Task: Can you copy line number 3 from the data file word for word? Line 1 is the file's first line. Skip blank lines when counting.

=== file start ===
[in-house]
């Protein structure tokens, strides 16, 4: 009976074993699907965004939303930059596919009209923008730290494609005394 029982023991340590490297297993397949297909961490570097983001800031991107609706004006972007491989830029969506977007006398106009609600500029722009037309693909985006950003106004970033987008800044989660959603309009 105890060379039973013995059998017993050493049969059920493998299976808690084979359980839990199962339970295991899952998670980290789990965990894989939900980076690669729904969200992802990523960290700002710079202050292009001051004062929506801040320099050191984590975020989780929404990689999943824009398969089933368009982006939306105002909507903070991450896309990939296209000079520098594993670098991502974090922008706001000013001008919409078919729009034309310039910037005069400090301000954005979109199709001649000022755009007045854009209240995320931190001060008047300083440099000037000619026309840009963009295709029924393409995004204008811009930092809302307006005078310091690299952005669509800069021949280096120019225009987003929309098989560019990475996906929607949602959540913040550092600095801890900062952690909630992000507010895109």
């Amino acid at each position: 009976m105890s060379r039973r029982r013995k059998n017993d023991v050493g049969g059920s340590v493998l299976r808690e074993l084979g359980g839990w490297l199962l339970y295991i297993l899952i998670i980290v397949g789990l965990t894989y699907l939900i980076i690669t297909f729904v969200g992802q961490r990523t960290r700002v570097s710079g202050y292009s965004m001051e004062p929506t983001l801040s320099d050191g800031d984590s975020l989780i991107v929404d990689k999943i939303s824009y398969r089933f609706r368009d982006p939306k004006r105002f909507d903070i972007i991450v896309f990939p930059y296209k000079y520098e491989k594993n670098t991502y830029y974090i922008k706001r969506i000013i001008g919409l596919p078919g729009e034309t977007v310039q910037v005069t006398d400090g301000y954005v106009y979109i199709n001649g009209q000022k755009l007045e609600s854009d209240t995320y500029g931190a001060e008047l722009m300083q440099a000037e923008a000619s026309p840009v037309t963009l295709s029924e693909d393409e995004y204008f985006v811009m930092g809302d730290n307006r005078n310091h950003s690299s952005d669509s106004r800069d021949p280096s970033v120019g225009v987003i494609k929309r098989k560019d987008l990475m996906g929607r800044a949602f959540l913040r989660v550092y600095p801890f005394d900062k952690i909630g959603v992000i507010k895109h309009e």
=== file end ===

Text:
């Amino acid at each position: 009976m105890s060379r039973r029982r013995k059998n017993d023991v050493g049969g059920s340590v493998l299976r808690e074993l084979g359980g839990w490297l199962l339970y295991i297993l899952i998670i980290v397949g789990l965990t894989y699907l939900i980076i690669t297909f729904v969200g992802q961490r990523t960290r700002v570097s710079g202050y292009s965004m001051e004062p929506t983001l801040s320099d050191g800031d984590s975020l989780i991107v929404d990689k999943i939303s824009y398969r089933f609706r368009d982006p939306k004006r105002f909507d903070i972007i991450v896309f990939p930059y296209k000079y520098e491989k594993n670098t991502y830029y974090i922008k706001r969506i000013i001008g919409l596919p078919g729009e034309t977007v310039q910037v005069t006398d400090g301000y954005v106009y979109i199709n001649g009209q000022k755009l007045e609600s854009d209240t995320y500029g931190a001060e008047l722009m300083q440099a000037e923008a000619s026309p840009v037309t963009l295709s029924e693909d393409e995004y204008f985006v811009m930092g809302d730290n307006r005078n310091h950003s690299s952005d669509s106004r800069d021949p280096s970033v120019g225009v987003i494609k929309r098989k560019d987008l990475m996906g929607r800044a949602f959540l913040r989660v550092y600095p801890f005394d900062k952690i909630g959603v992000i507010k895109h309009e």